Meditation-related Problems

From: http://www.sonoma.edu/psychology/os2db/lukoff1.html

Asian traditions recognize a number of pitfalls associated with intensive meditation practice, such as altered perceptions that can be frightening, and "false enlightenment," associated with delightful or terrifying visions (Epstein, 1990). Epstein (1990) describes a "specific mental disorder that the Tibetans call 'sokrlung' (a disorder of the 'life-bearing wind that supports the mind' that can arise as a consequence...of strain[ing] too tightly in an obsessive way to achieve moment-to-moment awareness" (p. 27). When meditative practices are transplanted into Western contexts, the same problems can occur. Anxiety, dissociation, depersonalization, altered perceptions, agitation, and muscular tension have been observed in western meditation practitioners (Bogart, 1991; Walsh & Roche, 1979) . Yet Walsh and Roche (1979) point out that "such changes are not necessarily pathologic and may reflect in part a heightened sensitivity" (p. 1086). The DSM-IV emphasizes the need to distinguish between psychopathology and meditation-related experiences: "Voluntarily induced experiences of depersonalization or derealization form part of meditative and trance practices that are prevalent in many religions and cultures and should not be confused with Depersonalization Disorder" (p. 488).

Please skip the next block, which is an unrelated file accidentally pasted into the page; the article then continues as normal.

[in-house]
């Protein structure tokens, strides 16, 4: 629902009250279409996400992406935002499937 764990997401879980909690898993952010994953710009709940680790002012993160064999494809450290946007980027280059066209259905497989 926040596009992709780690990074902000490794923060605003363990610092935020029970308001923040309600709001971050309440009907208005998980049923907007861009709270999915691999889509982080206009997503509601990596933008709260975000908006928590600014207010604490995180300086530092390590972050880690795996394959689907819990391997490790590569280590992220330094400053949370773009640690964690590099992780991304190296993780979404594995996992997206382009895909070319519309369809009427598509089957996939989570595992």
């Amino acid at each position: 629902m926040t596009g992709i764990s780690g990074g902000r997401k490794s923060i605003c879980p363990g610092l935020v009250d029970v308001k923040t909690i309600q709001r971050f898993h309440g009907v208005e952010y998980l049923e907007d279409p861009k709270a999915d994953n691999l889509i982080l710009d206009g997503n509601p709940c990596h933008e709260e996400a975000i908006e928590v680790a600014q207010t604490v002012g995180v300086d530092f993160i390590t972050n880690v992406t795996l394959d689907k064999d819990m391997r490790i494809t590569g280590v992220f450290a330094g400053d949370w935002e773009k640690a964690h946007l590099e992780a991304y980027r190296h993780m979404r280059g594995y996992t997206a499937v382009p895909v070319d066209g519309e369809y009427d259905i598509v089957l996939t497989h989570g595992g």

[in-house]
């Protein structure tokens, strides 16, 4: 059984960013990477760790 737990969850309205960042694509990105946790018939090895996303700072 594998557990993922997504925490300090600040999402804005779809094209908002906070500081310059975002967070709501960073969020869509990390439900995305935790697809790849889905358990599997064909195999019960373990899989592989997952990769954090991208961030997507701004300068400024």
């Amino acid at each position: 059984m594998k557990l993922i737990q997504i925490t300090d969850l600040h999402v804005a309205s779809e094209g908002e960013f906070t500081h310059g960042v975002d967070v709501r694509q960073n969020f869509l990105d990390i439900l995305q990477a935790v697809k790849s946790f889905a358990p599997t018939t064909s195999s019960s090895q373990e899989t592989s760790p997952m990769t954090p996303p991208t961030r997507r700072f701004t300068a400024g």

Kornfield (1993), a psychologist and experienced meditation teacher, described what he termed a spiritual emergency that took place at an intensive meditation retreat he was leading.

An "overzealous young karate student" decided to meditate and not move for a full day and night. When he got up, he was filled with explosive energy. He strode into the middle of the dining hall filled with 100 silent retreatants and began to yell and practice his karate maneuvers at triple speed. Then he screamed, "When I look at each of you, I see behind you a whole trail of bodies showing your past lives." As an experienced meditation teacher, Kornfield recognized that the symptoms were related to the meditation practice rather than signs of a manic episode (for which they also meet all the diagnostic criteria except duration). The meditation community handled the situation by stopping his meditation practice and starting him jogging, ten miles in the morning and afternoon. His diet was changed to include red meat, which is thought to have a grounding effect. They got him to take frequent hot baths and showers, and to dig in the garden. One person was with him all the time. After three days, he was able to sleep again and was allowed to started meditating again, slowly and carefully. (adapted from pp. 131-132)